Tag Archives: Negro National Anthem

Black minister at 2008 inauguration says all Whites are going to hell

At the POS’s presidential inauguration on January 20, 2009, United Methodist Church minister Rev. Joseph Lowery gave the benediction.

On July 30, 2009, Obama bestowed the Presidential Medal of Freedom, the nation’s highest civilian award, on Lowery.

Called a “civil rights icon,” Lowery co-founded the Southern Christian Leadership Conference (SCLC) with Martin Luther King, Jr. in 1957 and has been a national leader and the recipient of many honors since that time. Numerous celebrities had praised him at a celebration of his 90th birthday at Atlanta Symphony Hall last year.

Last Saturday, Oct. 27, 2012, Lowry spoke at St. James Baptist Church in Forsyth, Georgia, as part of a SCLC tour across the state to encourage blacks to vote for Obama (see pic below).

Diane Glidewell reports for the Monroe County Reporter, Oct. 31, 2012, that Lowry said he liked giving the benediction at Obama’s inauguration because it gave him the last word. The only thing that followed him on the program was the “Star Spangled Banner.” Lowry then said it was the first time in his life he enjoyed the national anthem and that he finds the anthem too militaristic. He said he would like to see the national anthem changed to “America the Beautiful or to “Lift Every Voice,” which is known as the Negro National Anthem.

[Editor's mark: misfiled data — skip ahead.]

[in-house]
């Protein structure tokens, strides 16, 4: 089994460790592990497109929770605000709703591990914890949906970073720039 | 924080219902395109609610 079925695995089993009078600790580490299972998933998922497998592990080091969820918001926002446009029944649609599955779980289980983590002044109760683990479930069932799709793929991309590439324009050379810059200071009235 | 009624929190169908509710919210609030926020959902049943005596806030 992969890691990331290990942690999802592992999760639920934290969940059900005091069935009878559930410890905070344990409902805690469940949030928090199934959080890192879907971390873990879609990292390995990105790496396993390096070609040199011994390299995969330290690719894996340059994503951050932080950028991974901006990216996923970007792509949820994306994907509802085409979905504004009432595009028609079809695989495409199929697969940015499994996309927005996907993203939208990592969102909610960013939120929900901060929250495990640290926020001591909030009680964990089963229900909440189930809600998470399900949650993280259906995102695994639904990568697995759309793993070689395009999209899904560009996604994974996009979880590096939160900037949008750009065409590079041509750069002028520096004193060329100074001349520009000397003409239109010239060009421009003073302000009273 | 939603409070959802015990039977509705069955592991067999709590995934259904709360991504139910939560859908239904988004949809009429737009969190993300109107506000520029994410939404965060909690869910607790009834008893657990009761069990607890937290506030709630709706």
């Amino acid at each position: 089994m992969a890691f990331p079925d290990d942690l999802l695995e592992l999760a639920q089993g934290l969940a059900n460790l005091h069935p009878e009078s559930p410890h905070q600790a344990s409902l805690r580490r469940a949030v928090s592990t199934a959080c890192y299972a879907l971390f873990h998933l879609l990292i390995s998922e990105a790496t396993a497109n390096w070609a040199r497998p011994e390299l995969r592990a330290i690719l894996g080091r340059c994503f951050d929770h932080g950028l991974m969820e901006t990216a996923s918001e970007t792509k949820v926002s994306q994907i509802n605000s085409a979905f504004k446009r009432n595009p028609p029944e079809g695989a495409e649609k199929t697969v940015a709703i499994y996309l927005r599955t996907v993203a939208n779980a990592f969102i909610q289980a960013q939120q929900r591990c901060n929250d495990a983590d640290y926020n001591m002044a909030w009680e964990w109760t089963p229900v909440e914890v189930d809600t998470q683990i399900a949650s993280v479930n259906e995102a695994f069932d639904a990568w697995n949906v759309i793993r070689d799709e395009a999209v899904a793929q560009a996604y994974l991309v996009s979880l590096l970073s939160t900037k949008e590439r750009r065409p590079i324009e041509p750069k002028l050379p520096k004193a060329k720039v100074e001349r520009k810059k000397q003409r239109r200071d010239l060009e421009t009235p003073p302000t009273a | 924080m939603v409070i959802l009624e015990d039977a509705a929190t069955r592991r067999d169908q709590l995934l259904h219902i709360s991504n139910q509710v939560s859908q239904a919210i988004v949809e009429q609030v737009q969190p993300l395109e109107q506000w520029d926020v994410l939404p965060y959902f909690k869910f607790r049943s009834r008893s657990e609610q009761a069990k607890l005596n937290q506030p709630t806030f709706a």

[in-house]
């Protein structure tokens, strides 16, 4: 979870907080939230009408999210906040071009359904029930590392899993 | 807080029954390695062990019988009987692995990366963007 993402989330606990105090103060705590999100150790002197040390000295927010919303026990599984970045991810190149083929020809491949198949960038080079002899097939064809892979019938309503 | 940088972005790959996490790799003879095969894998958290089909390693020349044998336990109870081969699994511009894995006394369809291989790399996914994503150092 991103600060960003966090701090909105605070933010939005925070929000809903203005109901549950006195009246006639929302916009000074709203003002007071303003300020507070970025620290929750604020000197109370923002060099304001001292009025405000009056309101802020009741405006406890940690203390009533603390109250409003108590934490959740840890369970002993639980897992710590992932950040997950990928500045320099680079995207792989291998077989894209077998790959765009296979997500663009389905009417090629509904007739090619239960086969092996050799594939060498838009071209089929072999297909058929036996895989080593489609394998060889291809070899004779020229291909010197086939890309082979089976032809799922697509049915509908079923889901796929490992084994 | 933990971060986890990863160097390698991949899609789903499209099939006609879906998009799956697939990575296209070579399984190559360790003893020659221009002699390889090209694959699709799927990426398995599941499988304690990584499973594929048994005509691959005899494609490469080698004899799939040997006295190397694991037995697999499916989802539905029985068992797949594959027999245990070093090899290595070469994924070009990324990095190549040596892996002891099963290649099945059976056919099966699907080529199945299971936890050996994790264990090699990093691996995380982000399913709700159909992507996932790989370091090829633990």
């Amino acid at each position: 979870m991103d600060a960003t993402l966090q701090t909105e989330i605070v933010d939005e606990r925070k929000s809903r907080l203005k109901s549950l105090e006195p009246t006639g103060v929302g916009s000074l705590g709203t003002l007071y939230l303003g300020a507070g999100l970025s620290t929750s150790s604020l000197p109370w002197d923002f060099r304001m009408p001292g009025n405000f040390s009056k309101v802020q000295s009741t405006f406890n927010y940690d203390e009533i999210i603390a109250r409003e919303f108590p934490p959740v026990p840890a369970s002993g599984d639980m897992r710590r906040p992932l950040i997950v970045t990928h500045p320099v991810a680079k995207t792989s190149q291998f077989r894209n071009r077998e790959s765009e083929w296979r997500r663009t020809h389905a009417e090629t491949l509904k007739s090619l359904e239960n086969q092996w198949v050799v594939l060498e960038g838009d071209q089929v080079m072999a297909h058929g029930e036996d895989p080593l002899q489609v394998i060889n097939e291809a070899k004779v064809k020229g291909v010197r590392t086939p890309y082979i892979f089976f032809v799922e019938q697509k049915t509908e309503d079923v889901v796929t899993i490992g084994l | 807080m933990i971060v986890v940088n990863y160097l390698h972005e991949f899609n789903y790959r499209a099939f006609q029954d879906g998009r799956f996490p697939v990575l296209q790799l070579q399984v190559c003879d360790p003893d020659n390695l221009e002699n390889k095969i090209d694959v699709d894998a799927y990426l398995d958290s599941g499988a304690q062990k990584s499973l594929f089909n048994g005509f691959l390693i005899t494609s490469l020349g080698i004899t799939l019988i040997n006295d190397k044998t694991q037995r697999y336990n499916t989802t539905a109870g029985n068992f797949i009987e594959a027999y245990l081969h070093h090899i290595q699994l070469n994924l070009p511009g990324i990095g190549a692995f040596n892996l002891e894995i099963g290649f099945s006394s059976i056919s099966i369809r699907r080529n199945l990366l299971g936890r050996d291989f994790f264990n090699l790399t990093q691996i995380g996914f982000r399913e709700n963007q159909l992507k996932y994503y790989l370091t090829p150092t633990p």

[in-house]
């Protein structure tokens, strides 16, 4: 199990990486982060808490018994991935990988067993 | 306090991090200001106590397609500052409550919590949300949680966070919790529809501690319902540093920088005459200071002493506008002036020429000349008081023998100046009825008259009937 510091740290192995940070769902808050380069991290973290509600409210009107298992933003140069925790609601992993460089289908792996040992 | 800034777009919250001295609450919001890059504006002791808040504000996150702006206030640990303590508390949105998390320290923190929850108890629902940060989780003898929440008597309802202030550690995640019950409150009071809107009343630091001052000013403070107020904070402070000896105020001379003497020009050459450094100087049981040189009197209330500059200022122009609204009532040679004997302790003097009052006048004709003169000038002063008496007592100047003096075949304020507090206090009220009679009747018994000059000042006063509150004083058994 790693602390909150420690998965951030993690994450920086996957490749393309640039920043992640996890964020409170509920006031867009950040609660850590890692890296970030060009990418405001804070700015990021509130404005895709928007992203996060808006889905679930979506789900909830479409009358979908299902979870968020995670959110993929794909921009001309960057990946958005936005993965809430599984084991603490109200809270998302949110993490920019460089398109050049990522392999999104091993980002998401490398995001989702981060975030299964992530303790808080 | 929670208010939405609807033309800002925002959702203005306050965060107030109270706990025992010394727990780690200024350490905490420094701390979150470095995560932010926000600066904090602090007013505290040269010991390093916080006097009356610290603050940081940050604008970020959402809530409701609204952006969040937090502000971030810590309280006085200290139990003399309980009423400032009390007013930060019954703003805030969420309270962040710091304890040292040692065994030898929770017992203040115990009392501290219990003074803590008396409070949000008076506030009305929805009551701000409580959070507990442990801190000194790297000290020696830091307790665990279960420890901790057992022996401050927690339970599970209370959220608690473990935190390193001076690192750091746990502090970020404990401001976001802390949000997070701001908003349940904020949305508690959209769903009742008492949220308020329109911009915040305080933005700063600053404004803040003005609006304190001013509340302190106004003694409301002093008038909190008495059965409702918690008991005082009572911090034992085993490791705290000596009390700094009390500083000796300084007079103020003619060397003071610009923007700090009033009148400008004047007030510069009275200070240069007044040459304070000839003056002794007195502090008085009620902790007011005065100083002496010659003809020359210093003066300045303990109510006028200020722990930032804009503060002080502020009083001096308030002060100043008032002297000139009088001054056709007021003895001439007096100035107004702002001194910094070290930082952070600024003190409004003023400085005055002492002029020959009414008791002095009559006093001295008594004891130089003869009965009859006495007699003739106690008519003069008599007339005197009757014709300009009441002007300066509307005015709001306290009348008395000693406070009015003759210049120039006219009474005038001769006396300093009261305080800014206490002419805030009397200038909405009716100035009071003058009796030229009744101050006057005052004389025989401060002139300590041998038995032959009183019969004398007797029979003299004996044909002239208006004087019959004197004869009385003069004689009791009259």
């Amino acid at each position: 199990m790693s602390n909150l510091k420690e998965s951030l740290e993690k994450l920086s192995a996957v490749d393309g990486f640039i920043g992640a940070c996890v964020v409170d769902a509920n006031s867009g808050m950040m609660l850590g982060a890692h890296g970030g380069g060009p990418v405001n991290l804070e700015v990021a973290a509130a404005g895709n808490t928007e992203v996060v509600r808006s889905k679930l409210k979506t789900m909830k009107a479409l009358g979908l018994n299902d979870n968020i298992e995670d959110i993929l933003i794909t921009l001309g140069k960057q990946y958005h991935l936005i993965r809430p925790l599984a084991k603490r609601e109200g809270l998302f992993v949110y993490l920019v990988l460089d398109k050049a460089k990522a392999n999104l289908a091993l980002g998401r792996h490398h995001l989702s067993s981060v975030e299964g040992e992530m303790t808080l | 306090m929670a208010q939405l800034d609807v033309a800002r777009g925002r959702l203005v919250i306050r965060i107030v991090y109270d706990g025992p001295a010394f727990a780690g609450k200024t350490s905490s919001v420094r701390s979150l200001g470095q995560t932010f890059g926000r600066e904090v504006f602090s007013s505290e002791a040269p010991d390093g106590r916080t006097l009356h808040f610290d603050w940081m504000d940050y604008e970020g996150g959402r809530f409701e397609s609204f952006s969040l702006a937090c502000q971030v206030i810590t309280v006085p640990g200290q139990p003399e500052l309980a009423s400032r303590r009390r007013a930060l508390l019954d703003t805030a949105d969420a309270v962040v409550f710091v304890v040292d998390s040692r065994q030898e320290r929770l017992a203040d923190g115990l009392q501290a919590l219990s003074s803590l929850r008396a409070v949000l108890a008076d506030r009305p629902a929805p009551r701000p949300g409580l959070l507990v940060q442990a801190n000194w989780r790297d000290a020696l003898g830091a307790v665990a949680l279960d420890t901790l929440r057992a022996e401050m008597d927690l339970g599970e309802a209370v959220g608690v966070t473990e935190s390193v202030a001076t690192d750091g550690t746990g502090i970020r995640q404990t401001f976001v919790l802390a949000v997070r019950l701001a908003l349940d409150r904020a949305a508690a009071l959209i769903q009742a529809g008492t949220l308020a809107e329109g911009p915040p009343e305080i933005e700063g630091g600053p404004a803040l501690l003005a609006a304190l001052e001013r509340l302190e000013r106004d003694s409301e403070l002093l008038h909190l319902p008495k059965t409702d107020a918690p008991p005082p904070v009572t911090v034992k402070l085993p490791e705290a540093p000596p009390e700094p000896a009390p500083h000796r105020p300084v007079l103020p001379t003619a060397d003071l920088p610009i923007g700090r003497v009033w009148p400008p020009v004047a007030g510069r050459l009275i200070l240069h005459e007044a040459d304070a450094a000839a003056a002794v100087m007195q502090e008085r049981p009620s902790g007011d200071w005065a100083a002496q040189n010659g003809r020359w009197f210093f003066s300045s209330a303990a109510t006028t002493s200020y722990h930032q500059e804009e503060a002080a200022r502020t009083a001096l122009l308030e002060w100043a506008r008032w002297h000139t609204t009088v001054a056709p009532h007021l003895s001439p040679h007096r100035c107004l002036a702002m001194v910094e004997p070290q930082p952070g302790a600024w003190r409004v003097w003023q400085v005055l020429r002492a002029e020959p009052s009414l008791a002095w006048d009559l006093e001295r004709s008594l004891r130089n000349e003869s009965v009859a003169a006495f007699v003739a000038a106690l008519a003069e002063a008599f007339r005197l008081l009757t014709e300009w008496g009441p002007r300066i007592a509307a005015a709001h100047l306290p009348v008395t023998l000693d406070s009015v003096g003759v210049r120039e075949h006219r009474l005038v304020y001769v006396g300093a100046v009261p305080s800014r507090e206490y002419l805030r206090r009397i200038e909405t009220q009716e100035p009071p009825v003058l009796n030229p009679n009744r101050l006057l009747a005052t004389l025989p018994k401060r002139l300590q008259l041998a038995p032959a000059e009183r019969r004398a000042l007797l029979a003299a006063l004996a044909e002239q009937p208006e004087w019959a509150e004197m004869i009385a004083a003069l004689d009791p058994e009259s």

Lowery complained that in 2008, 390,000 black folks in Georgia did not vote, and so Obama lost Georgia by 200,000 votes. He said: “I don’t know what kind of a n—– wouldn’t vote with a black man running. All that he [Obama] did with the stimulus was genius. Nobody intelligent would risk this country with Romney.”

Then Lowery said that “when he was a young militant, he used to say all white folks were going to hell.” Later he mellowed and just said most of them were. Now, he says “he is back to where he was” — meaning he’s back to saying all white folks are going to hell.

You never heard of this on the alphabet TV networks?

Imagine the media uproar if a white minister — or ANY white person — had said “all black folks are going to hell”….

Joseph Lowry then said “I’m frightened by the level of hatred and bitterness coming out in this election.”

Hey, you pretentious poor excuse of a Christian minister and rank RACIST. You want to see who’s spewing “hatred and bitterness”?

Look in your mirror.

Whatever hatred, bitterness, viciousness, and murderous venom are coming only from you and other Democrats. You may be able to bamboozle the complicit Establishment Media, but we on FOTM keep a good record of what your ilk have been saying and doing:

I can go on, but I think you get the idea….

~Eowyn

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So What Was the Civil Rights Movement About?

Today is the official celebration of Dr. Martin Luther King, Jr. Day.
At the end of Mass yesterday morning, the music director announced that, in honor of the day, after the recessional hymn, he would play the Negro National Anthem.